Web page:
Saturday, May 10, 2014

Playing a Magic-User in RIFTS, Part 16: The Necromancer

Palladium's take on the Necromancer first appeared in RIFTS: Africa, and like everything else in that underwhelming product, this Occupation is a disappointment that does not fulfill player expectations and reveals that quality control at Palladium was (and remains) something that is akin to that of Taurus firearms: when good, great; when bad, horrible (and when good, often built upon another's framework). To play a Necromancer, as shown here, is to have one of those lemons and be in need of a juicer.

The player expectation for a Necromancer is not just that he be able to gather useful information through contacting the dead, but to call them forth from the grave and bind them through his will to be his slaves--his immortal, unyielding agents--and execute his orders. Furthermore, the player expectation includes the ability to manipulate the minds and flesh of living targets as well as all of the dead. In terms now relevant to talk of gaming design, a Necromancer is expected to be a primary-spellcaster that also has one or more pets to manage (some temporary, some permanent); in other words, they expect an undead-themed version of the Warlock class from World of Warcraft (which is, quite frankly, a very good iteration of a playable Necromancer) or the Avatar class from Green Ronin's (now out-of-print) The Avatar's Handbook. The former, to an extent, is met. The latter is lacking.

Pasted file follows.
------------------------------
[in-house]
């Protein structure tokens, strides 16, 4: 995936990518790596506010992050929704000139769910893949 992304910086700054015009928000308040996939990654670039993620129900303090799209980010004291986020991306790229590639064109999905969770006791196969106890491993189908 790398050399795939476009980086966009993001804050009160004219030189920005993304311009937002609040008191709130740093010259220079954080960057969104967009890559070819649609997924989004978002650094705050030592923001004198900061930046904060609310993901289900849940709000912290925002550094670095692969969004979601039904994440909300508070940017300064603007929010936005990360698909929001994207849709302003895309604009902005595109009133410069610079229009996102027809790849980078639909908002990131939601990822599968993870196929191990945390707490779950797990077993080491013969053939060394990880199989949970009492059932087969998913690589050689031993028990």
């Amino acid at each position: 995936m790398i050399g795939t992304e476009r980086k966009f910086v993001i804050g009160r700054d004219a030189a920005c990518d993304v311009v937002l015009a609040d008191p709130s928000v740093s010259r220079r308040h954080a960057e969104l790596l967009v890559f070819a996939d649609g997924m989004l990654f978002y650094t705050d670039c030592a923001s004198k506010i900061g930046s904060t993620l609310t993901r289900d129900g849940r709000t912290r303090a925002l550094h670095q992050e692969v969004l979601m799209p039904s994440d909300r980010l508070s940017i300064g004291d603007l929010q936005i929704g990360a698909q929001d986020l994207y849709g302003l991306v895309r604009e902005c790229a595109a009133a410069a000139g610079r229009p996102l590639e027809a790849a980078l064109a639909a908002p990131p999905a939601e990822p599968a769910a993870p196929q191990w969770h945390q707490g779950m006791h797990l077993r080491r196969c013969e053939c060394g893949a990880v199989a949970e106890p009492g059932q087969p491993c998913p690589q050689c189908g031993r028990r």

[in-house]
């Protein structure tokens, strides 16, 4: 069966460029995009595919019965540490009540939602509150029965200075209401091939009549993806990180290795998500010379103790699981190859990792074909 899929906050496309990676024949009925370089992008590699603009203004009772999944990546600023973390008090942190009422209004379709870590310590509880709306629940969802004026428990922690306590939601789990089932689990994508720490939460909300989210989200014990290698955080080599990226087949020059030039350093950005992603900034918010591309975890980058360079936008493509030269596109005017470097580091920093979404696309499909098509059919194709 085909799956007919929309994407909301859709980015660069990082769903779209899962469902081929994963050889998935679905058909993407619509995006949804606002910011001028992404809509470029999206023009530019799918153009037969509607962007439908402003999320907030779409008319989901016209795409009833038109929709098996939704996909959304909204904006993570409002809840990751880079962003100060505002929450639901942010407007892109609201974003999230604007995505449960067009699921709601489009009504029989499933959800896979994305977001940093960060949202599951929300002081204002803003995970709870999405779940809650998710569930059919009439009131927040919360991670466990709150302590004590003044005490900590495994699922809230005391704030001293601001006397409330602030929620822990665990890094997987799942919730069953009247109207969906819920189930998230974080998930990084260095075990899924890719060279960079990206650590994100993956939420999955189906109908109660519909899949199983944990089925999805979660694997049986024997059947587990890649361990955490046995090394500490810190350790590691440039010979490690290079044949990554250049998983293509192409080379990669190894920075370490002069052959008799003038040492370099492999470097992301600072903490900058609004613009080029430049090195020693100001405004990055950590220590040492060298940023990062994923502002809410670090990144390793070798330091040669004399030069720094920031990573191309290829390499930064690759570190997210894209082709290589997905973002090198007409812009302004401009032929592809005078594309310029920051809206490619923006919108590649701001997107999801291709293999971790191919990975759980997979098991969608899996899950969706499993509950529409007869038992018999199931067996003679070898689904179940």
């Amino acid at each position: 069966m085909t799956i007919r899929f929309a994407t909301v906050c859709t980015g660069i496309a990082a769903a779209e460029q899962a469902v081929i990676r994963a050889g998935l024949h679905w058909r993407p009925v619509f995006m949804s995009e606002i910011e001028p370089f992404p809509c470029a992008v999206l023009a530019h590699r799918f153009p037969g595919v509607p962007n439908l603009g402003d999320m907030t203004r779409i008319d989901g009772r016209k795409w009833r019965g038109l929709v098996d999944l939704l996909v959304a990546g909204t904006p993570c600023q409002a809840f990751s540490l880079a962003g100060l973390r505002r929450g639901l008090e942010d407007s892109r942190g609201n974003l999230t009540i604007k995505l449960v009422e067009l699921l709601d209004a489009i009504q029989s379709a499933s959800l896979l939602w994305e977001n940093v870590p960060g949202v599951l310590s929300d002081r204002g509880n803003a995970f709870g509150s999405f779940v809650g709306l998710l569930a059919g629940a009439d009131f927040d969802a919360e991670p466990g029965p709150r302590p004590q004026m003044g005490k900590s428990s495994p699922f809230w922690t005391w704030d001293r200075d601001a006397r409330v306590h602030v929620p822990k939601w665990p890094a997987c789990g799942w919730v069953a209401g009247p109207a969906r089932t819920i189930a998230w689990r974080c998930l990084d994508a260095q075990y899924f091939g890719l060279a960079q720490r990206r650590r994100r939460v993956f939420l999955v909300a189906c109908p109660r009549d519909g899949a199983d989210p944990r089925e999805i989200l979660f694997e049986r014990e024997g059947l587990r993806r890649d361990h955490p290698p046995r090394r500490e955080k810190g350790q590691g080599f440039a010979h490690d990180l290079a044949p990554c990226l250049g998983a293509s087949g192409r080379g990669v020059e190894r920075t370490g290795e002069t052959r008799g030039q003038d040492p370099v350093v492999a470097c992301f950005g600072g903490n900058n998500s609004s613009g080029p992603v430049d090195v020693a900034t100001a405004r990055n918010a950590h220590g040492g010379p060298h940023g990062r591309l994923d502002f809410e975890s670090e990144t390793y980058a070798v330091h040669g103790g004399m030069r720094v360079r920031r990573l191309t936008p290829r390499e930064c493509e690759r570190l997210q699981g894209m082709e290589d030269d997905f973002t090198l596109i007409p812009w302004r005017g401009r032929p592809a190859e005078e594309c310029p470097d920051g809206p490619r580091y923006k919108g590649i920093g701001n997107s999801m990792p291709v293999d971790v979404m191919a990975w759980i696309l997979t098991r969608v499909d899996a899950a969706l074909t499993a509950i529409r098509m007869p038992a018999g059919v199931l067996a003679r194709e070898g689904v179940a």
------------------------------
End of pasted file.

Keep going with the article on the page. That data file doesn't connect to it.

The Occupation has all of the expected look and feel, but lacks the substance. The Occupation's spell-list looks good on paper, but in practice the targets of the spells can either work around non-crippling effects or ignore them entirely. It lacks direct damage, and the pets that it creates are completely irrelevant to the expected quality of opposition in RIFTS; it doesn't matter if your NPC pets can reform after being blown to bits if you can't do any harm to them whatsoever because those you reliably control are too week, and those that are not cannot be reliably controlled- and that is the case with undead a Necromancer creates. Those who would want to play a Necromancer, therefore, must change how they employ the powers of this Occupation.

In short, a Necromancer is not a tactical threat. It is not primarily a strategic threat. It is primarily a threat on a logistical scale, and logistical threats are NPCs. When your man is someone who's ability to contribute at the table might as well be that of a Rogue Scholar or Scientist with some supernatural benefits and pets because properly leveraging what your powers can do and making the most of your Occupation's assets means that you're playing a different game from everyone else, you've got a problem. Working around this problem means changing your table to something that spends a hell of a lot more time and attention at the logistical and strategic levels, which means that you're playing a wargame or an economy simulation and not a true and proper adventure game (which is what a proper TRPG is). If that works for you, go for it; otherwise, your options are to cut it out from player access or to change the Occupation into something that works for you. Given how Palladium rolls, make some shit up that you think would be fun; you're unlikely to fuck it up any worse than it already is.

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